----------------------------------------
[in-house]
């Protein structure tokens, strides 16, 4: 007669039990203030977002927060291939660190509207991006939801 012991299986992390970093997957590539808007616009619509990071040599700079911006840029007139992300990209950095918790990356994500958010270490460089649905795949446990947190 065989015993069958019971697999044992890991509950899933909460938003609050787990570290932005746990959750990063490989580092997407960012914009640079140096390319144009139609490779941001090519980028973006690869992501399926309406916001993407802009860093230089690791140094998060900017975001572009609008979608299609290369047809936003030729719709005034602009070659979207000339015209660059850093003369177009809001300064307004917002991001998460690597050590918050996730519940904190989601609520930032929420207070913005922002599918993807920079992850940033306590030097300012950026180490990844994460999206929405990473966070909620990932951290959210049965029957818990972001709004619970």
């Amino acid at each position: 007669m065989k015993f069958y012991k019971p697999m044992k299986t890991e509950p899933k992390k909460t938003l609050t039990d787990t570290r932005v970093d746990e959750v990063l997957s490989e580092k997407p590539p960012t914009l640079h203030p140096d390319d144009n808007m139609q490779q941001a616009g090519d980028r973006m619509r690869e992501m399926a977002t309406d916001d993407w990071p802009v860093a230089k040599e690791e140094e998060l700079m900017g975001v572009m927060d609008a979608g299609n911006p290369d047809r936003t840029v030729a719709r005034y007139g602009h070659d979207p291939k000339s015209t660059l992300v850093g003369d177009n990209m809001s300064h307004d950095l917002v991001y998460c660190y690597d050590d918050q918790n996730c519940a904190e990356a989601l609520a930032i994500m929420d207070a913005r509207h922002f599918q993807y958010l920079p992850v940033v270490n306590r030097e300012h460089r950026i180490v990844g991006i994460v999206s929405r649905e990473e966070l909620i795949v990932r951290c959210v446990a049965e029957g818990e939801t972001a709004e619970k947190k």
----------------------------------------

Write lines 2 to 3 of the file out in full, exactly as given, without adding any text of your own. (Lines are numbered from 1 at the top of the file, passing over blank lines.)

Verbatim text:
């Protein structure tokens, strides 16, 4: 007669039990203030977002927060291939660190509207991006939801 012991299986992390970093997957590539808007616009619509990071040599700079911006840029007139992300990209950095918790990356994500958010270490460089649905795949446990947190 065989015993069958019971697999044992890991509950899933909460938003609050787990570290932005746990959750990063490989580092997407960012914009640079140096390319144009139609490779941001090519980028973006690869992501399926309406916001993407802009860093230089690791140094998060900017975001572009609008979608299609290369047809936003030729719709005034602009070659979207000339015209660059850093003369177009809001300064307004917002991001998460690597050590918050996730519940904190989601609520930032929420207070913005922002599918993807920079992850940033306590030097300012950026180490990844994460999206929405990473966070909620990932951290959210049965029957818990972001709004619970």
């Amino acid at each position: 007669m065989k015993f069958y012991k019971p697999m044992k299986t890991e509950p899933k992390k909460t938003l609050t039990d787990t570290r932005v970093d746990e959750v990063l997957s490989e580092k997407p590539p960012t914009l640079h203030p140096d390319d144009n808007m139609q490779q941001a616009g090519d980028r973006m619509r690869e992501m399926a977002t309406d916001d993407w990071p802009v860093a230089k040599e690791e140094e998060l700079m900017g975001v572009m927060d609008a979608g299609n911006p290369d047809r936003t840029v030729a719709r005034y007139g602009h070659d979207p291939k000339s015209t660059l992300v850093g003369d177009n990209m809001s300064h307004d950095l917002v991001y998460c660190y690597d050590d918050q918790n996730c519940a904190e990356a989601l609520a930032i994500m929420d207070a913005r509207h922002f599918q993807y958010l920079p992850v940033v270490n306590r030097e300012h460089r950026i180490v990844g991006i994460v999206s929405r649905e990473e966070l909620i795949v990932r951290c959210v446990a049965e029957g818990e939801t972001a709004e619970k947190k």